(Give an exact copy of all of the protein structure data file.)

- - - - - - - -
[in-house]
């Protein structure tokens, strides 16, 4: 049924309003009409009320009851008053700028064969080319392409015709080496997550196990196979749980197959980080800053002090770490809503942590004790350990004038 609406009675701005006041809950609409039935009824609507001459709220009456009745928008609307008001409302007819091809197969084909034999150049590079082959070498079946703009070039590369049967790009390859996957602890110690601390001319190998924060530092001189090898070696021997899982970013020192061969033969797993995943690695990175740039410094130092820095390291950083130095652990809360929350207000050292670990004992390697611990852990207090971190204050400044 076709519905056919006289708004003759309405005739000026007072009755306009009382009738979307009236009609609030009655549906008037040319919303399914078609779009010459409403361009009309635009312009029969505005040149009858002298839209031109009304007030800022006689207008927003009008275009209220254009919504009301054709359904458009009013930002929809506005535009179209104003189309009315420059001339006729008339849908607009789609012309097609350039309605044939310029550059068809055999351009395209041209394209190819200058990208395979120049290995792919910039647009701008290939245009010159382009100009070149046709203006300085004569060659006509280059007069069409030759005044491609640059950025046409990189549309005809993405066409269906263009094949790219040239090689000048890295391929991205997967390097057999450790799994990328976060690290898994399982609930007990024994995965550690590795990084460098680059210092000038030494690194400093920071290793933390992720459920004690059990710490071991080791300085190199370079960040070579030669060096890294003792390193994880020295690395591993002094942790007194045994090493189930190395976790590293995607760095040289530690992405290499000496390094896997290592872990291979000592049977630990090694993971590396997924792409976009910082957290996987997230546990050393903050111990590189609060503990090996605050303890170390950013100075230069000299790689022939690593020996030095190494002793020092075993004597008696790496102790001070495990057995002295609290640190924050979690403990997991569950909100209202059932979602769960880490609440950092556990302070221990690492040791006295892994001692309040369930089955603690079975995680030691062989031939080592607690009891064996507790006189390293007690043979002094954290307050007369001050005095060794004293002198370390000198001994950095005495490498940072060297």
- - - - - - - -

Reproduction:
[in-house]
């Protein structure tokens, strides 16, 4: 049924309003009409009320009851008053700028064969080319392409015709080496997550196990196979749980197959980080800053002090770490809503942590004790350990004038 609406009675701005006041809950609409039935009824609507001459709220009456009745928008609307008001409302007819091809197969084909034999150049590079082959070498079946703009070039590369049967790009390859996957602890110690601390001319190998924060530092001189090898070696021997899982970013020192061969033969797993995943690695990175740039410094130092820095390291950083130095652990809360929350207000050292670990004992390697611990852990207090971190204050400044 076709519905056919006289708004003759309405005739000026007072009755306009009382009738979307009236009609609030009655549906008037040319919303399914078609779009010459409403361009009309635009312009029969505005040149009858002298839209031109009304007030800022006689207008927003009008275009209220254009919504009301054709359904458009009013930002929809506005535009179209104003189309009315420059001339006729008339849908607009789609012309097609350039309605044939310029550059068809055999351009395209041209394209190819200058990208395979120049290995792919910039647009701008290939245009010159382009100009070149046709203006300085004569060659006509280059007069069409030759005044491609640059950025046409990189549309005809993405066409269906263009094949790219040239090689000048890295391929991205997967390097057999450790799994990328976060690290898994399982609930007990024994995965550690590795990084460098680059210092000038030494690194400093920071290793933390992720459920004690059990710490071991080791300085190199370079960040070579030669060096890294003792390193994880020295690395591993002094942790007194045994090493189930190395976790590293995607760095040289530690992405290499000496390094896997290592872990291979000592049977630990090694993971590396997924792409976009910082957290996987997230546990050393903050111990590189609060503990090996605050303890170390950013100075230069000299790689022939690593020996030095190494002793020092075993004597008696790496102790001070495990057995002295609290640190924050979690403990997991569950909100209202059932979602769960880490609440950092556990302070221990690492040791006295892994001692309040369930089955603690079975995680030691062989031939080592607690009891064996507790006189390293007690043979002094954290307050007369001050005095060794004293002198370390000198001994950095005495490498940072060297």